Star Wars: Episode VII – The Force Awakens (2015) Review:

Director: J.J. Abrams

Runtime: 136 minutes

Cast: John Boyega, Daisy Ridley, Oscar Isaac, Harrison Ford, Adam Driver, Carrie Fisher, Mark Hamill, Anthony Daniels, Peter Mayhew, et al…

Plot (taken from IMDb): Three decades after the defeat of the Galactic Empire, a new threat arises. The First Order attempts to rule the galaxy and only a ragtag group of heroes can stop them, along with the help of the Resistance.


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Star Wars: Episode VII – The Force Awakens is the new Star Wars everyone wanted back when the prequel trilogy was announced. It carries expectations well, brings Star Wars into a new era and generation whilst maintaining a lot of what people loved about the original films.

First things first, The Force Awakens looks and sounds like Star Wars. Lightsabers make the correct noises, Stormtroopers move like they’re meant to and the soundtrack transports you to a galaxy far, far away. The story and characters too are reminiscent of what has come before; The Force Awakens plays its cards in a very similar order to A New Hope. Practically every beat of the original film is here, but with new graphics, new characters and different landscapes to drool over.

The characters all fulfil similar enough roles to their original counterparts too, with John Boyega’s Finn providing the new Han Solo, Daisy Ridley’s Rey is the new Luke Skywalker and so on. There are differences in the characters, but they do fulfil the familiar roles largely. Rey is tough, after having lived on her own for so long. She’s a survivor, she knows how to look after herself. Finn is a runaway Stormtrooper. He’s quick-witted though and Boyega’s performance is full of charm, humour and strength – everything you’d want from a Star Wars protagonist.

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Oscar Isaac’s Poe Dameron is a great new character too, but unfortunately his screen-time is reduced. The returning cast from the originals are great. They give the film a real nostalgia kick (like it already needed one). Harrison Ford in particular still excels in his role as Han Solo. Combining the new and the old characters was a great move by J.J. Abrams and co. It adds to the feeling that The Force Awakens was a true cinema-going event.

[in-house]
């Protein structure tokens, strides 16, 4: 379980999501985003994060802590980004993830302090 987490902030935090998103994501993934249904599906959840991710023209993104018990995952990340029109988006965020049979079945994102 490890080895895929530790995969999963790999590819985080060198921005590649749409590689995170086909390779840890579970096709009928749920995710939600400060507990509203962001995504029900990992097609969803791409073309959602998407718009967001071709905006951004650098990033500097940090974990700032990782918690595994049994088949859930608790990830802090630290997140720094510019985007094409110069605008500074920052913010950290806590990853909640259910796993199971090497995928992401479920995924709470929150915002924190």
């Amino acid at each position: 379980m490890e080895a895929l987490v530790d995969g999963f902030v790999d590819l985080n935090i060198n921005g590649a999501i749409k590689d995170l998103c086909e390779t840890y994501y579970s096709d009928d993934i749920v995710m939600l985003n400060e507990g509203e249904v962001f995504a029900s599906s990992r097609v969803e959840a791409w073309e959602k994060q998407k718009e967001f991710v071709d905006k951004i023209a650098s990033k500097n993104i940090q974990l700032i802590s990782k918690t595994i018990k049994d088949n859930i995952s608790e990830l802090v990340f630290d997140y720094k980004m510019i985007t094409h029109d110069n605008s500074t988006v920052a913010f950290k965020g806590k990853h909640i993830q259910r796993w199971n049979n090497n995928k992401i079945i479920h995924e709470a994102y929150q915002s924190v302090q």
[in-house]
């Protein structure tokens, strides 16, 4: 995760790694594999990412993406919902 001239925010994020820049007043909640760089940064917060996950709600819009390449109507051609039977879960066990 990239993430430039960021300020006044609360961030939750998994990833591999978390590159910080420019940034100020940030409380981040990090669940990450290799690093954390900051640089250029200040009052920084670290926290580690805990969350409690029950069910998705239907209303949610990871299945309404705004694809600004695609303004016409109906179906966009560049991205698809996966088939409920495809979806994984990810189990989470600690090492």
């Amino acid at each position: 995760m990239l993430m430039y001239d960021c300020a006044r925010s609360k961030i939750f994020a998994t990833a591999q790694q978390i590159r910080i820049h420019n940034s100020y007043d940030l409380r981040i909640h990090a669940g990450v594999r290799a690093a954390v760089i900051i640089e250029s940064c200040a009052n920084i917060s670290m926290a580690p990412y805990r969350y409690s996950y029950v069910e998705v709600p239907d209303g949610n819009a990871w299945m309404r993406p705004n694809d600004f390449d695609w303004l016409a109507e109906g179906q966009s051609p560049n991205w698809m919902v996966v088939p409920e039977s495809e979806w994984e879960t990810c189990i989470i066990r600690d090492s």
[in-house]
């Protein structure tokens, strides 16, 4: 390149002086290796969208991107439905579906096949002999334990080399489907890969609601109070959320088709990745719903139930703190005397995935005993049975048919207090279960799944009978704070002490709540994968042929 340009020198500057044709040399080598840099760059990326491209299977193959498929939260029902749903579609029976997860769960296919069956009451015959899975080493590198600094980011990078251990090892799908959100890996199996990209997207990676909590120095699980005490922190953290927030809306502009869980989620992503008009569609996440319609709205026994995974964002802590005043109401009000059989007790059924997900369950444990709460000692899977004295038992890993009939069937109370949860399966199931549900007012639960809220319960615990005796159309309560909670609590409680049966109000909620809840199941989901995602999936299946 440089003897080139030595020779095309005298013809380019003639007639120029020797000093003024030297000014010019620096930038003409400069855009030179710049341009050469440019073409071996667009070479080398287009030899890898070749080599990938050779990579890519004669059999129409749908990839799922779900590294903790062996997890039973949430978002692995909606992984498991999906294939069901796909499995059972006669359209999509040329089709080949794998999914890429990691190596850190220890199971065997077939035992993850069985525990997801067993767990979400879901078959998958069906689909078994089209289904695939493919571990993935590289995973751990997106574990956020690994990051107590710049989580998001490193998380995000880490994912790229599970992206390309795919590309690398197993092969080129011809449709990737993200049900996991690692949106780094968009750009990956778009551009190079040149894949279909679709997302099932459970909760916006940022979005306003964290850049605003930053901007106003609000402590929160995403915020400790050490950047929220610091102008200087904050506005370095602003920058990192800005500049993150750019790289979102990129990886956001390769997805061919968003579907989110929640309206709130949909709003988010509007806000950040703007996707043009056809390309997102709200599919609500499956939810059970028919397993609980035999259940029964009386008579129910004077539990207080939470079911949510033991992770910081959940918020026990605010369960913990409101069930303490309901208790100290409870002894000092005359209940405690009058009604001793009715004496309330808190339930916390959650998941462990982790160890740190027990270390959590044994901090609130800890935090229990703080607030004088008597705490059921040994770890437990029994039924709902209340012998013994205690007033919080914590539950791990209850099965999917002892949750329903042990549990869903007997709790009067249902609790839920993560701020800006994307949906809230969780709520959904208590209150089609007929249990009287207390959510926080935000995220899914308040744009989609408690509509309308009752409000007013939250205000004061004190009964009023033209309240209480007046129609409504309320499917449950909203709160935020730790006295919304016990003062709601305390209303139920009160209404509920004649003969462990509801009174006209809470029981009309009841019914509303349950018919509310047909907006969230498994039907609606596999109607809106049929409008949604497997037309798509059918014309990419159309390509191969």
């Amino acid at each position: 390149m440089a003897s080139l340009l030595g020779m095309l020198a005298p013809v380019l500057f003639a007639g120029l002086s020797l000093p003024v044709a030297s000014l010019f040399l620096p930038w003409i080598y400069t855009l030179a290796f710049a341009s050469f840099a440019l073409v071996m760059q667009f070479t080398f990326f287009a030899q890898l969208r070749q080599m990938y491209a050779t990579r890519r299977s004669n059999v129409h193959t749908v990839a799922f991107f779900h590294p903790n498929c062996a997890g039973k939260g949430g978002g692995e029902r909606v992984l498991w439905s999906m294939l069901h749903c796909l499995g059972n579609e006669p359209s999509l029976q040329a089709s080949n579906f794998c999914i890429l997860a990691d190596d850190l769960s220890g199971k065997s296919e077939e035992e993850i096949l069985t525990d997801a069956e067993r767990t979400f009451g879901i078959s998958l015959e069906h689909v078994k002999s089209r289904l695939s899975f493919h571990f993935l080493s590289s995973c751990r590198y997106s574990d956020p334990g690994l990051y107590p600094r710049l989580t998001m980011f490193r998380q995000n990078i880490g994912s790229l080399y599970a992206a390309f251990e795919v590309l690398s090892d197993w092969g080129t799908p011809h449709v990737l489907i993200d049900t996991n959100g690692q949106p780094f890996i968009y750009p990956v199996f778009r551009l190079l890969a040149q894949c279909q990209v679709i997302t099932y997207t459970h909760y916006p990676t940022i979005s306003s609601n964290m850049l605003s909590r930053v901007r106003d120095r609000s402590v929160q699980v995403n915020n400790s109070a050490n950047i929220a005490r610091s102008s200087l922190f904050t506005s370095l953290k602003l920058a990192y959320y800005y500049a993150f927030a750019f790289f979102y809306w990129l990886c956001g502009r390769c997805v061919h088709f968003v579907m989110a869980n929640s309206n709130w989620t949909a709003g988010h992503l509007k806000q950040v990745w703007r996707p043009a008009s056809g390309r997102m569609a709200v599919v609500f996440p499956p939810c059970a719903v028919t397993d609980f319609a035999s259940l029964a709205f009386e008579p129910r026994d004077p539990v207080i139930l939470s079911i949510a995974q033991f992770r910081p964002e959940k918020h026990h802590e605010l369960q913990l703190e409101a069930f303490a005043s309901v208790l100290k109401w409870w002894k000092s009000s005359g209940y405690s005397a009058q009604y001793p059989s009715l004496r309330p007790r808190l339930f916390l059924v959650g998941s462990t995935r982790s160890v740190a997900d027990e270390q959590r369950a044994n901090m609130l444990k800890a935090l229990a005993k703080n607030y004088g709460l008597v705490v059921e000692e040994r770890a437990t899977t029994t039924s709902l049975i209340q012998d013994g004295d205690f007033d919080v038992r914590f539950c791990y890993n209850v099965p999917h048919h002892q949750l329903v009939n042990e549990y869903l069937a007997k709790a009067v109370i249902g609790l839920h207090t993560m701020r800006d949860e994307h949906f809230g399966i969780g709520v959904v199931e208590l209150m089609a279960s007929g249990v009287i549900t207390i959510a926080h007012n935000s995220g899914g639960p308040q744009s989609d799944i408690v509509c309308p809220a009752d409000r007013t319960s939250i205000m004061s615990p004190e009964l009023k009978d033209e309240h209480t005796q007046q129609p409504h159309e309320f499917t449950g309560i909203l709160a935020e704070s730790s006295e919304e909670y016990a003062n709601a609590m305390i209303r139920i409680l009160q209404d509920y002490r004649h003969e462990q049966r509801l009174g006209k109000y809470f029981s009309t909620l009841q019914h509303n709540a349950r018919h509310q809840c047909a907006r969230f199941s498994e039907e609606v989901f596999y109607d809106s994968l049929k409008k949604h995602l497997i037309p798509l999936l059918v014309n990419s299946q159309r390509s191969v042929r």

The hype surrounding The Force Awakens was non-stop, and there are plenty of pages out there dedicated to understanding every last minute detail about the film, leading up to the film and maybe what happens afterwards. All I know is that I enjoyed what happened during the film… for the most part.

As I have already said, The Force Awakens feels a lot like A New Hope, even following a pretty similar storyline. The requisite beats are there, but a lot has changed since the original trilogy. There are moments in the film that felt too blazingly obvious to be said, but they went ahead and spoke about it anyway. The bad guys can feel too distant at times too, with not a huge amount of thought going into their actions.

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The bad guys – The First Order – are more evil than what has come before. They play like a terrorist splinter group, with seemingly random attacks on innocents. They are scary in their ability to wipe out entire planets just like that (pretty similar to the Death Star). With Kylo Ren (Adam Driver) at their disposal too, The First Order are a nasty bunch.